Location: Interior Alaska, approximately 235 miles and five hours driving north of Anchorage
Size of Denali National Park: Over 6 million acres, roughly the size of Vermont
Access: There is one road into Denali National Park (92-mile Park Road); private vehicles are not allowed more than 15 miles into the park
Tours: Park buses and fly-over tours
Lodges: Five private lodges are located near the end of Park Road in the Kantishna area
Camping: Six public campgrounds administered by the Park Service are spaced out along Park Road
Denali is the crown jewel of the Alaska Range, which forms a boundary between Alaska’s harsh interior and the south-central coastal region. Denali (also known as Mt. McKinley) is the highest mountain in North America at 20,328 feet, rising abruptly out of the plains with little in the way of foothills. On clear days, Denali can be seen from Anchorage more than 130 miles to the south.
Denali National Park was established in 1917 to protect Dall sheep that roamed the foothills from bounty hunters. Today, the park is a mecca for wildlife viewing, hiking, and backcountry skiing. Whether you tour the park on the green and white school buses or venture into the backcountry among the grizzlies, Denali's is one of the last truly wild frontiers and its rugged grandeur is unmatched.
Things to Do in Denali
Only one road leads into Denali National Park: the 92-mile “Park Road” ending at the former mining camp of Kantishna. Private vehicles are not allowed more than 15 miles into the park. Visitors to Denali have the option of taking a bus (tour bus or shuttle bus) or a fly-over tour.
Tour Buses and Shuttle Buses
Denali’s famous green and white tour buses cover the length of Park Road and stop for wildlife viewing and restrooms along the way. Tour buses have a park ranger onboard to provide narration and passengers are limited to the bus on which they originally started. Shuttle buses are designed to move visitors throughout the park; they don’t provide narration and passengers can get off and on as they please. For more, see our page on Denali National Park Tours.
Local aviation companies that fly climbers to Denali basecamp also offer fly-over sightseeing tours or “flightseeing”. The planes are small (3–6 seats) single-engine aircrafts that can navigate the tight passes, turbulent weather, and glacier landings required in Denali (the flying alone is an experience!). You can also opt for a glacier landing to see Denali basecamp.
Hiking and Backpacking
Designated trails in Denali National Park are limited and concentrated near the park entrance. Hiking trails further toward the park interior include the Savage River drainage (Park Road miles 13-15), Eielson Visitor Center (mile 66), and Wonder Lake region (mile 85). Backcountry hiking and backpacking are popular ways to experience the park; for more information visit the Wilderness Access Center or Backcountry Information Center.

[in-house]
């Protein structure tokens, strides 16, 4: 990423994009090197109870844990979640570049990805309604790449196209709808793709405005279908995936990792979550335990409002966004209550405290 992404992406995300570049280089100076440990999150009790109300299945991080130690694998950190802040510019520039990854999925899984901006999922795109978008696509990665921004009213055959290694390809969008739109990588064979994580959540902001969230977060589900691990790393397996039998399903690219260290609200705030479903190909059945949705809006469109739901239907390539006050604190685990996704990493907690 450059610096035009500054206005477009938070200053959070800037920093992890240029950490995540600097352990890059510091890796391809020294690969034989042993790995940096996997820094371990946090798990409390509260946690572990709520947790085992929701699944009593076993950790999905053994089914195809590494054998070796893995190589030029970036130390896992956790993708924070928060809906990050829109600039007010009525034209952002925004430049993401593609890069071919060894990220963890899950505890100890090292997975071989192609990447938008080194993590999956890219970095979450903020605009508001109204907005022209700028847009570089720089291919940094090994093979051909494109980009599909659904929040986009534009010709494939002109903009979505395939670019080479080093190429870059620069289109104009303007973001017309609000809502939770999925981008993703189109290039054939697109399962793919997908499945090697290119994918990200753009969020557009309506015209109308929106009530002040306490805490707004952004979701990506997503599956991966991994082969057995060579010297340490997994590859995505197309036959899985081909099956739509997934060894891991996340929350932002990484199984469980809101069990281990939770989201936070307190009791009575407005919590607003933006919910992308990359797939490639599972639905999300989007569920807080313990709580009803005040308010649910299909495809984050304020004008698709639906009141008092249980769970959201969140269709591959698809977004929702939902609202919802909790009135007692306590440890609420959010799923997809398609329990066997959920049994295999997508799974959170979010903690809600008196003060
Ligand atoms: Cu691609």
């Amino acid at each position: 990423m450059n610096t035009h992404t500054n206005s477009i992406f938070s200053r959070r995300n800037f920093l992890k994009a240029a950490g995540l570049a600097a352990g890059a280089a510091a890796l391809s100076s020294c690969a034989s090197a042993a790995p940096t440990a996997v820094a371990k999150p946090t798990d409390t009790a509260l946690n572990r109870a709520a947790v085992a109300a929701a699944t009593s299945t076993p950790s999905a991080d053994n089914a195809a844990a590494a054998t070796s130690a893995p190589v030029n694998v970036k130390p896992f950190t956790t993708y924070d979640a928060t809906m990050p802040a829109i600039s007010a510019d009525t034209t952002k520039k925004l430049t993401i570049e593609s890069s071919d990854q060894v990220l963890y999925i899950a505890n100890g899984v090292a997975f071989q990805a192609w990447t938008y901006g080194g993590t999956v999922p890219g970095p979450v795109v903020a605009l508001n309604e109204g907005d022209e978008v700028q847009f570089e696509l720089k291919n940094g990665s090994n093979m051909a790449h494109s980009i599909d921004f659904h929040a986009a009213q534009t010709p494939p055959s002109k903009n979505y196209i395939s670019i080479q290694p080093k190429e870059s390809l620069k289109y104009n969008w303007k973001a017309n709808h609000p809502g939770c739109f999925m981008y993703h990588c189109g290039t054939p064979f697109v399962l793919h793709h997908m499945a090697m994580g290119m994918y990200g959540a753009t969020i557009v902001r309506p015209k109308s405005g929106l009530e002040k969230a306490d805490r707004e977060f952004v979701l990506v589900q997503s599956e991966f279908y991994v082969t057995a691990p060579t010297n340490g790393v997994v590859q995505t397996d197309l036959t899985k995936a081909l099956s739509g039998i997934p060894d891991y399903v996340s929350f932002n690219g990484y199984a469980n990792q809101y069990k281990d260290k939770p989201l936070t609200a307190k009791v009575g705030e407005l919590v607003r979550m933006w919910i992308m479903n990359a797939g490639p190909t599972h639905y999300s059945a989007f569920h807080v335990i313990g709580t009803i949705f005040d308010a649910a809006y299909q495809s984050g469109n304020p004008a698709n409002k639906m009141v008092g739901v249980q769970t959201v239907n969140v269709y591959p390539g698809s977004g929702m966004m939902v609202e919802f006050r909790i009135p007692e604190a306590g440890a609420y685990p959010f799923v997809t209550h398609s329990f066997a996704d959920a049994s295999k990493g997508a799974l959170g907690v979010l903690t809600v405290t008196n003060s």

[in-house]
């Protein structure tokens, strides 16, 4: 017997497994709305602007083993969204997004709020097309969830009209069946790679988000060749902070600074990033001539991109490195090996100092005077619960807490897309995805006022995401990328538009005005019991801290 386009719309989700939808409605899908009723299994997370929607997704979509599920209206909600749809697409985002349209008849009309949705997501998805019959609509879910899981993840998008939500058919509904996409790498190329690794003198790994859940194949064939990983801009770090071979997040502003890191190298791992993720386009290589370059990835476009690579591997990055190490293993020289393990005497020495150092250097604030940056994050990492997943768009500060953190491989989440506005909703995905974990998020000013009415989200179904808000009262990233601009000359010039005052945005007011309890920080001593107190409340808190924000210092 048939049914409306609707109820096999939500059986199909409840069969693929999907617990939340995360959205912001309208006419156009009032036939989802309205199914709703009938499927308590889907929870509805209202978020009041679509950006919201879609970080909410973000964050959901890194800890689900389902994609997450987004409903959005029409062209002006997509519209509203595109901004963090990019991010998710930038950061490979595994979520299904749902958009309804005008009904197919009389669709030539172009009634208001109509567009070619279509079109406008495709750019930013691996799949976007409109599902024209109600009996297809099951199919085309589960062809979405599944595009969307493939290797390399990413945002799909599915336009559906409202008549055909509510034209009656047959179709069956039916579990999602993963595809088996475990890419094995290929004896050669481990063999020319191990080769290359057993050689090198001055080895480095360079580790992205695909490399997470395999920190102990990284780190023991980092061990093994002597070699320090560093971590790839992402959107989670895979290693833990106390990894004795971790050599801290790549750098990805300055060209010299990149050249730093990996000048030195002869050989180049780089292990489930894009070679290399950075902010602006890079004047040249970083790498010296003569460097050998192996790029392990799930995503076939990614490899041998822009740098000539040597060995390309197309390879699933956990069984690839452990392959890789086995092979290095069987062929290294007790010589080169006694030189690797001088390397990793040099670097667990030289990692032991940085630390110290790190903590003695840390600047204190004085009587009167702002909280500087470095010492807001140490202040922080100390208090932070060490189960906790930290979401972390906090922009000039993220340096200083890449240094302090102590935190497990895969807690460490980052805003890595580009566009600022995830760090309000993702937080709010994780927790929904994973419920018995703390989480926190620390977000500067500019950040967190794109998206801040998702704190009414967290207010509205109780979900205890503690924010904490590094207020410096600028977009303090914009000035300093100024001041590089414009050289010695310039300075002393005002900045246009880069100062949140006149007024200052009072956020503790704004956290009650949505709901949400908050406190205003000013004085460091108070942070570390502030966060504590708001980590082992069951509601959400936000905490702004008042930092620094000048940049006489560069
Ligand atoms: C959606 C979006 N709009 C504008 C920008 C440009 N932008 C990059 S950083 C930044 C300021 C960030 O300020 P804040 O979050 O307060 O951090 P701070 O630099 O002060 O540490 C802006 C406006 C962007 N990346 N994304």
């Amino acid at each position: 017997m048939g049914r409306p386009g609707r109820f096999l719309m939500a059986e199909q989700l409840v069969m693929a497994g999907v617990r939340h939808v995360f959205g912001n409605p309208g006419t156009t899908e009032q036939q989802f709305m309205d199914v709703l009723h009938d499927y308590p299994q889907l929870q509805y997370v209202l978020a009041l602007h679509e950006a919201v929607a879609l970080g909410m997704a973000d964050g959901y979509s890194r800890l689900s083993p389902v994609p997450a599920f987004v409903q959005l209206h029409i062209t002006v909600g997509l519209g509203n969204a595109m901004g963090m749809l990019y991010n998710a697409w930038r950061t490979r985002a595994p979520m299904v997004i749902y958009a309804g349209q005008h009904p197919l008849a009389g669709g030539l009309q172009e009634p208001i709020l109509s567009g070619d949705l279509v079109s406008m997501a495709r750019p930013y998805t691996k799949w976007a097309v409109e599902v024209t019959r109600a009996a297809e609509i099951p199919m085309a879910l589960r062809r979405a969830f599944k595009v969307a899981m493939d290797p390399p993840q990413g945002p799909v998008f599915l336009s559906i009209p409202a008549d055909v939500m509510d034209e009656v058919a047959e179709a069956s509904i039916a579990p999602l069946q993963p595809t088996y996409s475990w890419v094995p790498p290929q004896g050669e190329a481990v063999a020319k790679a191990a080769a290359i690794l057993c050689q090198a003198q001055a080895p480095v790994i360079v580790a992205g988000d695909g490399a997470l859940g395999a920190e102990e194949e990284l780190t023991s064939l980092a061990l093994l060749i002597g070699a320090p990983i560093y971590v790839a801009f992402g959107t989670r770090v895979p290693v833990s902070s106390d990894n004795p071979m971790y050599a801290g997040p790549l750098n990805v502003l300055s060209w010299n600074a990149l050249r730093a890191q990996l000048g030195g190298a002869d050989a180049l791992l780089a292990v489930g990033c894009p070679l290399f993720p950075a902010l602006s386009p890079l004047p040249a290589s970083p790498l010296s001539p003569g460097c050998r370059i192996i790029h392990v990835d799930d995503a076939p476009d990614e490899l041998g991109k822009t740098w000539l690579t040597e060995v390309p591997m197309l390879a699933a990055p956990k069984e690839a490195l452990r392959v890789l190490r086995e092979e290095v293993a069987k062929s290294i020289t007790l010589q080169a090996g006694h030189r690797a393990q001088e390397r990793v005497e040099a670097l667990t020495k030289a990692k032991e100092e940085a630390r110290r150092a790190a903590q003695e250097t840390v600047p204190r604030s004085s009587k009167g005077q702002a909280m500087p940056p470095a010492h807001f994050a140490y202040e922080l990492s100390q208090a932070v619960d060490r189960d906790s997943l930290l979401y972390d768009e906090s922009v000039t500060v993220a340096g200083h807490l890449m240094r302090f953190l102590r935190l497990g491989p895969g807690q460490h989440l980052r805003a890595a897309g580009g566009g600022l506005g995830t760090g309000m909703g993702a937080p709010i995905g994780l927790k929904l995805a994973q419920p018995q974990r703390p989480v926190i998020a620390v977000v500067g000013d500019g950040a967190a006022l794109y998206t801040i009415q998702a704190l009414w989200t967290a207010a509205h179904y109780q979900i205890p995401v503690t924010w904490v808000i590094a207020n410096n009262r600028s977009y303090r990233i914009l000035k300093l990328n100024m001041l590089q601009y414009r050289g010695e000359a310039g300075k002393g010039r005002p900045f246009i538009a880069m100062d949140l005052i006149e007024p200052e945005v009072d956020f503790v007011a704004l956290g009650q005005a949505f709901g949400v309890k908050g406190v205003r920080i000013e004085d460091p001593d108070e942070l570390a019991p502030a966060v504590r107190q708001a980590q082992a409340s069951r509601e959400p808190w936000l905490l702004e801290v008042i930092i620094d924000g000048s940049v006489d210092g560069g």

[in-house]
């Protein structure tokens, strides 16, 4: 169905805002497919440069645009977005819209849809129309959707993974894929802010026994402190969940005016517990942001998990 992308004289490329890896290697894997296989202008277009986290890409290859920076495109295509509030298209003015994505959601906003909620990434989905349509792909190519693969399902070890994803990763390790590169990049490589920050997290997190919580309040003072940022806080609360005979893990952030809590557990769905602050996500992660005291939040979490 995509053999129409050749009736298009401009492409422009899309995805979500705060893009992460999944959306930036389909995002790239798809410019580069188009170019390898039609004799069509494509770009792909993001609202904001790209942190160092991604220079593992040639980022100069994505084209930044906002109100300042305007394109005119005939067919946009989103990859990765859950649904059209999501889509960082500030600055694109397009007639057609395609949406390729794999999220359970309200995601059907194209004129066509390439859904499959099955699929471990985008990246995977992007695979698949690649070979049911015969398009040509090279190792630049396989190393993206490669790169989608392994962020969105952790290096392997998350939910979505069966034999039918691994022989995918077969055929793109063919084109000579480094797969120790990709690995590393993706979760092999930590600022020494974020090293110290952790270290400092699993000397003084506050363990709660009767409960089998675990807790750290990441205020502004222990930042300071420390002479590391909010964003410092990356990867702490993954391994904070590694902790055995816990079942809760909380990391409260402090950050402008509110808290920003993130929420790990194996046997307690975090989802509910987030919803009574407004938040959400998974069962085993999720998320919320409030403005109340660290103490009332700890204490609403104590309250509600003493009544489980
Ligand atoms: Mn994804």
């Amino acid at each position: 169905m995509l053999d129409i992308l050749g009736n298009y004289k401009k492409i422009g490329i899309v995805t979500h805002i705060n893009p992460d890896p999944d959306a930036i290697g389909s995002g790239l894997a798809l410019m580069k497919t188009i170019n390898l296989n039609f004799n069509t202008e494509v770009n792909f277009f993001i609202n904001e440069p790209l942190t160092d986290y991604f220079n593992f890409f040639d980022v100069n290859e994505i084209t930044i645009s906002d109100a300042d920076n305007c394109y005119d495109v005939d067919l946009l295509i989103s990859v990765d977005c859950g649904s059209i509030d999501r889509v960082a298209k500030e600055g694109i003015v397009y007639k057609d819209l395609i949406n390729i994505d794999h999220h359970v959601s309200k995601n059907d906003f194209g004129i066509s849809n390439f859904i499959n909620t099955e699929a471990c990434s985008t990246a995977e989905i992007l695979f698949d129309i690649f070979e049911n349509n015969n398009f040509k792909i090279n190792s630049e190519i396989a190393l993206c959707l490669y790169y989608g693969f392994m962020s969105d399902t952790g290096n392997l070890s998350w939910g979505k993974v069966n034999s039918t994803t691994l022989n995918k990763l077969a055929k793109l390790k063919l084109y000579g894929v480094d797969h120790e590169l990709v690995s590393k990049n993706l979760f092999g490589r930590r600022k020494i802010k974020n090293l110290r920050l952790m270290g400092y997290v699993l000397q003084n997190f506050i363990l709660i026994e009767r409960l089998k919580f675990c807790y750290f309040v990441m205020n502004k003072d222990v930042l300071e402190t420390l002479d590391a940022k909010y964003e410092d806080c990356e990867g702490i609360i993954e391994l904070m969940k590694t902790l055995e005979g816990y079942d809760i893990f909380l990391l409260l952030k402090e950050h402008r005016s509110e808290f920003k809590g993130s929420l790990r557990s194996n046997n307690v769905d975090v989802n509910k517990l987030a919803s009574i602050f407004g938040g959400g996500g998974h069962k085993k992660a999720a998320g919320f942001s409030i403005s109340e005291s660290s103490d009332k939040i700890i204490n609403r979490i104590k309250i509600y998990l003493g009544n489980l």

About Denali National Park
The rolling terrain of Denali National Park is covered in tundra, brush, bogs, and a smattering of spruce-poplar forests. Permafrost dominates many areas of the park with only a thin layer of topsoil available to support life. The low Alaska tree line starts around 3,000 feet.
The most popular time to visit Denali National Park is summer when average high temperatures reach a comfortable 50–70°F. The optimal time for land tours is mid to late June when skies are clearest and there is a high likelihood of seeing Mt. McKinley. July and August tend to be buggier and rainier, with the weather stabilizing again in September. The fall is a great time to visit when the colors turn the land into a kaleidoscope of yellows, oranges, and reds.
Denali National Park is mostly in the interior of Alaska and gets very cold. The winters are long and dark, starting in October with first snowfall and ending in May or June when constant daylight melts the last snowdrifts. The Northern Lights are best in the dead of winter (January and February), making it a popular time to visit the park despite the harsh weather. Climbing season begins in late April and ends in early July when warmer weather brings low-pressure systems and precipitation.
The weather in Denali is notoriously unstable year-round—if possible, give yourself a few days to explore the park and increase your chances of good views.
Plant and Animal Life
Denali National Park is a haven for plant and animal life. Many people come to see the bears; the park is home to large populations of grizzlies and black bears. Other large mammals in Denali include caribou, moose, wolves, and Dall sheep, which inspired the creation of the park. Over 650 flowering plant species are found in Denali including the Forget-me-not, the Alaska state flower.